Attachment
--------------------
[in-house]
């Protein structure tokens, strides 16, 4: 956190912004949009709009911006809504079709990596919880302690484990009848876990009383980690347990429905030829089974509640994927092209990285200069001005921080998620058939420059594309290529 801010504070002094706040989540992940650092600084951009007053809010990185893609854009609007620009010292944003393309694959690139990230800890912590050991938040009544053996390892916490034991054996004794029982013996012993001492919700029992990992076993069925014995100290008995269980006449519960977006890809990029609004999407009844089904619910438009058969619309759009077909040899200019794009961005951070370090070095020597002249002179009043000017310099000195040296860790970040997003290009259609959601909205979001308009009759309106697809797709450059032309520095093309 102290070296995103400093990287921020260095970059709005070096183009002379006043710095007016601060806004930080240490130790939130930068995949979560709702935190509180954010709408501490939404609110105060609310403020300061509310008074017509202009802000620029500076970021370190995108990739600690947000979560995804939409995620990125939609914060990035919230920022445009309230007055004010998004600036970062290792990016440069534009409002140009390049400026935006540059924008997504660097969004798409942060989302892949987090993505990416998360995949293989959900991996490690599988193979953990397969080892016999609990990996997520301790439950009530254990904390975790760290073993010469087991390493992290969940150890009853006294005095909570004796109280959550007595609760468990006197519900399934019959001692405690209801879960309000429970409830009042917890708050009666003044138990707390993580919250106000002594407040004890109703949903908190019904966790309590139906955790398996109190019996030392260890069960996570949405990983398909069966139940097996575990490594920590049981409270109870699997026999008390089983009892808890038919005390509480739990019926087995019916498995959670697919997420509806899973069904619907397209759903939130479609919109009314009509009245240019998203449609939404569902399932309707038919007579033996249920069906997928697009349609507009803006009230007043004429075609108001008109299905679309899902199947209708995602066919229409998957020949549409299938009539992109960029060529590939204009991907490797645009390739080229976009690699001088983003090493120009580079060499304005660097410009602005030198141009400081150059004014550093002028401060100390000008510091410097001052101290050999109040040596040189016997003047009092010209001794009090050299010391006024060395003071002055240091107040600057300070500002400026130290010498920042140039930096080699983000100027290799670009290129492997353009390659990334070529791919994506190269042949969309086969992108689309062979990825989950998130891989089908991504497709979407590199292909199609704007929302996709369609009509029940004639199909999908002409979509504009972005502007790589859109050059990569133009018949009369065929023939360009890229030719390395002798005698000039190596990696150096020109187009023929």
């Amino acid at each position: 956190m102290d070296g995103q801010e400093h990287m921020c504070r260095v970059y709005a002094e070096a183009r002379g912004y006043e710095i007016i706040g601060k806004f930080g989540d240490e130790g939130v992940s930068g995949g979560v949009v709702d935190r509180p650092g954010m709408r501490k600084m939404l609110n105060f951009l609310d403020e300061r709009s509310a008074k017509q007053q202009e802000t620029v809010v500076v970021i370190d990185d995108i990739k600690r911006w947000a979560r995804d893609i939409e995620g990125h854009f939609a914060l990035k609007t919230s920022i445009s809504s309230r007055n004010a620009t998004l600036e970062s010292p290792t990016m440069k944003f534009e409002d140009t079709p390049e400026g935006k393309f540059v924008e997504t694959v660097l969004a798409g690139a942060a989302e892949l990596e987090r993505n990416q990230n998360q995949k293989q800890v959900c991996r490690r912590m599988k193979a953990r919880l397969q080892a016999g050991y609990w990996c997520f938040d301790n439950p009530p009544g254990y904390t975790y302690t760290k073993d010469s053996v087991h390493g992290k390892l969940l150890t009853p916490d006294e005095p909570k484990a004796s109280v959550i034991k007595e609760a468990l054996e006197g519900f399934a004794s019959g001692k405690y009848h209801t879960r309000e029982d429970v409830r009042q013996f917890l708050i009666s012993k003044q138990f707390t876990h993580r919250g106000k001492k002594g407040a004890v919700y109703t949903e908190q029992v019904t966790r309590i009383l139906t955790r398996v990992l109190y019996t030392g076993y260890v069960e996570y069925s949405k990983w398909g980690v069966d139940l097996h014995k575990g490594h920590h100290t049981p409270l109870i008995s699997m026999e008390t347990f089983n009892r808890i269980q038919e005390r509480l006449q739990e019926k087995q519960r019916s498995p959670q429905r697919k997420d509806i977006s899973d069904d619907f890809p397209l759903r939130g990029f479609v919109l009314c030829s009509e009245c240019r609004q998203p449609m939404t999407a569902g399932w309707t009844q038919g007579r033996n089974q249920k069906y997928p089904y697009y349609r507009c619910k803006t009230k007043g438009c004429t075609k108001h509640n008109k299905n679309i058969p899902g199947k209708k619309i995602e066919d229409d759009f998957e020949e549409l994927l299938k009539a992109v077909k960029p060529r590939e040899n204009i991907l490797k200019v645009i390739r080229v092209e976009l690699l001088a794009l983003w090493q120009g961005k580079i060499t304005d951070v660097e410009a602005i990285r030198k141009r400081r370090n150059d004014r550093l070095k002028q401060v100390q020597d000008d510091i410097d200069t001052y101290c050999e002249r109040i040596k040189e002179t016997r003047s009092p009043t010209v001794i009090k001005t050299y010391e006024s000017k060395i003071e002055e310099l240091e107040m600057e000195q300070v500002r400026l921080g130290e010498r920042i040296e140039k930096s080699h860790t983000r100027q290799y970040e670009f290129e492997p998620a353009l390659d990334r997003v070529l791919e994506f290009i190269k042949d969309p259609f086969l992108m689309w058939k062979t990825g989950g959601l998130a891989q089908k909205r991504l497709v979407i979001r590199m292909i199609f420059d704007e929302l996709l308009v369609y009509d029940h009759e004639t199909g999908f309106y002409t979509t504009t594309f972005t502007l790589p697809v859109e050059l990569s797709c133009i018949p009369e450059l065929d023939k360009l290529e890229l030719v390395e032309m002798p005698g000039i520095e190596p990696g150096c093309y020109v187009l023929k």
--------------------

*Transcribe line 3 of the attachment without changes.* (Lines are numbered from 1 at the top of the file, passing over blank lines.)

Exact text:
């Amino acid at each position: 956190m102290d070296g995103q801010e400093h990287m921020c504070r260095v970059y709005a002094e070096a183009r002379g912004y006043e710095i007016i706040g601060k806004f930080g989540d240490e130790g939130v992940s930068g995949g979560v949009v709702d935190r509180p650092g954010m709408r501490k600084m939404l609110n105060f951009l609310d403020e300061r709009s509310a008074k017509q007053q202009e802000t620029v809010v500076v970021i370190d990185d995108i990739k600690r911006w947000a979560r995804d893609i939409e995620g990125h854009f939609a914060l990035k609007t919230s920022i445009s809504s309230r007055n004010a620009t998004l600036e970062s010292p290792t990016m440069k944003f534009e409002d140009t079709p390049e400026g935006k393309f540059v924008e997504t694959v660097l969004a798409g690139a942060a989302e892949l990596e987090r993505n990416q990230n998360q995949k293989q800890v959900c991996r490690r912590m599988k193979a953990r919880l397969q080892a016999g050991y609990w990996c997520f938040d301790n439950p009530p009544g254990y904390t975790y302690t760290k073993d010469s053996v087991h390493g992290k390892l969940l150890t009853p916490d006294e005095p909570k484990a004796s109280v959550i034991k007595e609760a468990l054996e006197g519900f399934a004794s019959g001692k405690y009848h209801t879960r309000e029982d429970v409830r009042q013996f917890l708050i009666s012993k003044q138990f707390t876990h993580r919250g106000k001492k002594g407040a004890v919700y109703t949903e908190q029992v019904t966790r309590i009383l139906t955790r398996v990992l109190y019996t030392g076993y260890v069960e996570y069925s949405k990983w398909g980690v069966d139940l097996h014995k575990g490594h920590h100290t049981p409270l109870i008995s699997m026999e008390t347990f089983n009892r808890i269980q038919e005390r509480l006449q739990e019926k087995q519960r019916s498995p959670q429905r697919k997420d509806i977006s899973d069904d619907f890809p397209l759903r939130g990029f479609v919109l009314c030829s009509e009245c240019r609004q998203p449609m939404t999407a569902g399932w309707t009844q038919g007579r033996n089974q249920k069906y997928p089904y697009y349609r507009c619910k803006t009230k007043g438009c004429t075609k108001h509640n008109k299905n679309i058969p899902g199947k209708k619309i995602e066919d229409d759009f998957e020949e549409l994927l299938k009539a992109v077909k960029p060529r590939e040899n204009i991907l490797k200019v645009i390739r080229v092209e976009l690699l001088a794009l983003w090493q120009g961005k580079i060499t304005d951070v660097e410009a602005i990285r030198k141009r400081r370090n150059d004014r550093l070095k002028q401060v100390q020597d000008d510091i410097d200069t001052y101290c050999e002249r109040i040596k040189e002179t016997r003047s009092p009043t010209v001794i009090k001005t050299y010391e006024s000017k060395i003071e002055e310099l240091e107040m600057e000195q300070v500002r400026l921080g130290e010498r920042i040296e140039k930096s080699h860790t983000r100027q290799y970040e670009f290129e492997p998620a353009l390659d990334r997003v070529l791919e994506f290009i190269k042949d969309p259609f086969l992108m689309w058939k062979t990825g989950g959601l998130a891989q089908k909205r991504l497709v979407i979001r590199m292909i199609f420059d704007e929302l996709l308009v369609y009509d029940h009759e004639t199909g999908f309106y002409t979509t504009t594309f972005t502007l790589p697809v859109e050059l990569s797709c133009i018949p009369e450059l065929d023939k360009l290529e890229l030719v390395e032309m002798p005698g000039i520095e190596p990696g150096c093309y020109v187009l023929k």